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Genetic and Rare Diseases Information Center (GARD)

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Lafora disease

Other Names for this Disease
  • Epilepsy progressive myoclonic 2
  • EPM2
  • Lafora body disorder
  • MELF
  • Myoclonic epilepsy of Lafora
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What is Lafora disease?

How might Lafora disease be treated?

What is Lafora disease?

Lafora disease is an inherited, severe form of progressive myoclonus epilepsy. The condition most commonly begins with epileptic seizures in adolescence. Other signs and symptoms include difficulty walking, muscle spasms (myoclonus) and dementia. Affected individuals experience rapid cognitive deterioration and progressive increase in intensity of seizures and myoclonus. The condition is often fatal within 4 to 10 years of onset. Most cases are caused by mutations in either the EMP2A or NHLRC1 (also called EMP2B) gene and are inherited in an autosomal recessive manner. Treatment focuses on alleviating symptoms and typically includes antiepileptic and antimyoclonic drugs, and psychological support.[1][2]
Last updated: 6/10/2013

How might Lafora disease be treated?

Lafora disease is extremely progressive, and no treatments thus far have been shown to be effective. While the initial response to epilepsy and myoclonus treatment early in the disease may be good, control of seizures inevitably deteriorates with time. Progression to non-convulsive status epilepticus when changing antiepileptic drugs (such as stopping valproate and adding carbamazepine) has been reported.[3]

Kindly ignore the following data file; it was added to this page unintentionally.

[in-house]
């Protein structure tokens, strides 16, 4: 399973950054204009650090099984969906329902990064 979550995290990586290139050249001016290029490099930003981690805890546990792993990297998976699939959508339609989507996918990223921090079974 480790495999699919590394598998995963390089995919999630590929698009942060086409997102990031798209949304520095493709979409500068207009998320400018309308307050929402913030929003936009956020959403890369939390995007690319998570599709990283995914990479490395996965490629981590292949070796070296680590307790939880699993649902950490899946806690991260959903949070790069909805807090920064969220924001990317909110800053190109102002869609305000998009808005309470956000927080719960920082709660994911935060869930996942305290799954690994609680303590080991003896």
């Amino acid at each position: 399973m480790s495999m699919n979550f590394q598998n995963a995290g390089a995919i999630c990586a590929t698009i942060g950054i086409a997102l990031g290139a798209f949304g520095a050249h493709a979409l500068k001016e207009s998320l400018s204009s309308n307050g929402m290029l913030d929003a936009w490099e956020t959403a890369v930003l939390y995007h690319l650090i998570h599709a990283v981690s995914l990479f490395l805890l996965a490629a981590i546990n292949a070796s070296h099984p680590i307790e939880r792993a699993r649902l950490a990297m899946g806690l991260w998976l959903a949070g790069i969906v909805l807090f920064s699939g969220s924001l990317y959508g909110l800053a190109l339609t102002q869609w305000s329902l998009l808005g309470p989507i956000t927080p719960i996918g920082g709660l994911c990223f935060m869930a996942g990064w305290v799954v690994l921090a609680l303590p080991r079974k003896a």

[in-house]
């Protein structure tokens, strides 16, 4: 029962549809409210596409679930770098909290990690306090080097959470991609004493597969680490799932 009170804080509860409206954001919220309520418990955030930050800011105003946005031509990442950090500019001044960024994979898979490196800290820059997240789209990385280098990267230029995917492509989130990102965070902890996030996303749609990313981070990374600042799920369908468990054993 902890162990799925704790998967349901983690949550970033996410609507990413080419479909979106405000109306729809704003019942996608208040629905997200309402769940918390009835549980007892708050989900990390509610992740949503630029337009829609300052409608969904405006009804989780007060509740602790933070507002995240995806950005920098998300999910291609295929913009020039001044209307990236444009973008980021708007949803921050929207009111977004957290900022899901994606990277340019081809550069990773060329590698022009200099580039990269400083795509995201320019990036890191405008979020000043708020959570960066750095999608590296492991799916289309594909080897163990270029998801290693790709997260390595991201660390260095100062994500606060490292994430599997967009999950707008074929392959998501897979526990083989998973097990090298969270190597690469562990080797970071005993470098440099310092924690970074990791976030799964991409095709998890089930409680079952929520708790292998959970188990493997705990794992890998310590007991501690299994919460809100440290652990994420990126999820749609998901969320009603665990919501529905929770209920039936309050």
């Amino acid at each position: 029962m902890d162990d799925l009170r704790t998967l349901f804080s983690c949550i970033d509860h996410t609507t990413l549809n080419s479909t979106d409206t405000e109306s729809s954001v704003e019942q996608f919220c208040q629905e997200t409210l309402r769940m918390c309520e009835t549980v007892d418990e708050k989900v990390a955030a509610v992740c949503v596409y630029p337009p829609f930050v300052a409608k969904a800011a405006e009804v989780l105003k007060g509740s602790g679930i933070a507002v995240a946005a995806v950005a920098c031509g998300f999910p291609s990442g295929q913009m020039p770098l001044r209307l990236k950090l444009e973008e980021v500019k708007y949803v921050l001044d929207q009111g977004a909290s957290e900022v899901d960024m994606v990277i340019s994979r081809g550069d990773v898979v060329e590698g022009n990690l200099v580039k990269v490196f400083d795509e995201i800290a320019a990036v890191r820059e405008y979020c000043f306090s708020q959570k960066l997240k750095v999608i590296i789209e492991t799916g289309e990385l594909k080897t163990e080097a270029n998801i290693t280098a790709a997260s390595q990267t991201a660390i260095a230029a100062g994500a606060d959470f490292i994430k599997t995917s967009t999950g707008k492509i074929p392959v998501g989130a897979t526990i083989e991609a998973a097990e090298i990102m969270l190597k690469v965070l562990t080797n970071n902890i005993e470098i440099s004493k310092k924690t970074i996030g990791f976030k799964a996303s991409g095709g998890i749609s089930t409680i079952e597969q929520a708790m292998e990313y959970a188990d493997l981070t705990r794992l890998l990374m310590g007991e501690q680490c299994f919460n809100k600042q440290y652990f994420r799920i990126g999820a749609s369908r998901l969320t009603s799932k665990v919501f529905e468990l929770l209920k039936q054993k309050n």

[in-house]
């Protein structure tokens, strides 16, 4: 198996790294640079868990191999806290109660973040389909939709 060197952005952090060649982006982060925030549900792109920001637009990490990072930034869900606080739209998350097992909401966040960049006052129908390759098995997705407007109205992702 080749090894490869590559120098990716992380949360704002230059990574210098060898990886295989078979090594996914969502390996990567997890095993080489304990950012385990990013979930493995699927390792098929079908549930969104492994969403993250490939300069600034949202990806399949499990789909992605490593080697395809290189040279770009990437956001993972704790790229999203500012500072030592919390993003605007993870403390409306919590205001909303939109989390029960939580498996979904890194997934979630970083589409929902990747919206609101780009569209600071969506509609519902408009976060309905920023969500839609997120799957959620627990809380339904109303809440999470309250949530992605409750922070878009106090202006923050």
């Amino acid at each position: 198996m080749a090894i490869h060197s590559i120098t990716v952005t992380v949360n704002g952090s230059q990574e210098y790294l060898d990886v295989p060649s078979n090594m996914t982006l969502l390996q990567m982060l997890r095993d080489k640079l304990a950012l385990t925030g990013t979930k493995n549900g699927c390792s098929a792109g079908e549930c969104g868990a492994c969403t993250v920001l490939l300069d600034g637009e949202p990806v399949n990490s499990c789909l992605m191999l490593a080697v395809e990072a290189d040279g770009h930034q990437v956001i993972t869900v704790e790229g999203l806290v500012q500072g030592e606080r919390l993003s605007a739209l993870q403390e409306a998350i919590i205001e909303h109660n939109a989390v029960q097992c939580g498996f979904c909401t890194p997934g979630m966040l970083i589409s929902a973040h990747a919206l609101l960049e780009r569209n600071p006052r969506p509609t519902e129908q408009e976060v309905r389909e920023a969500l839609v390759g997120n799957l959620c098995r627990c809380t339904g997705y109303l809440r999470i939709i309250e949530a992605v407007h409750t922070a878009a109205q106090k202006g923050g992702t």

Drugs that have been used in an attempt to limit seizure activity include clonazepam, levetiracetam, piracetam, phenobarbitone, topiramate, valproate and zonisamide. There have been case reports in describing efficacy of add-on therapy with levetiracetam and zonisamide. Individual case reports have also described deterioration with certain antiepileptic drugs including phenytoin. Piracetam has been studied as an add-on therapy to valproate with or without clonazepam, and was shown to have a beneficial effect on myoclonus.[3]

Despite Lafora disease being very progressive, a multidisciplinary approach has been recommended and may include specialists in psychiatry, psychology, occupational therapy and physical therapy. Affected individuals also require interventions such as falls prevention due to ataxia.[3]
Last updated: 6/10/2013

  1. A Brief Overview of Lafora Disease. Chelsea's Hope: Lafora Children Research Fund. 2007; Accessed 7/6/2009.
  2. Genton P. Lafora disease. Orphanet. 2007; Accessed 7/6/2009.
  3. Monaghan TS, Delanty N. Lafora disease: epidemiology, pathophysiology and management. CNS Drugs. July 2010; 24(7):549-561.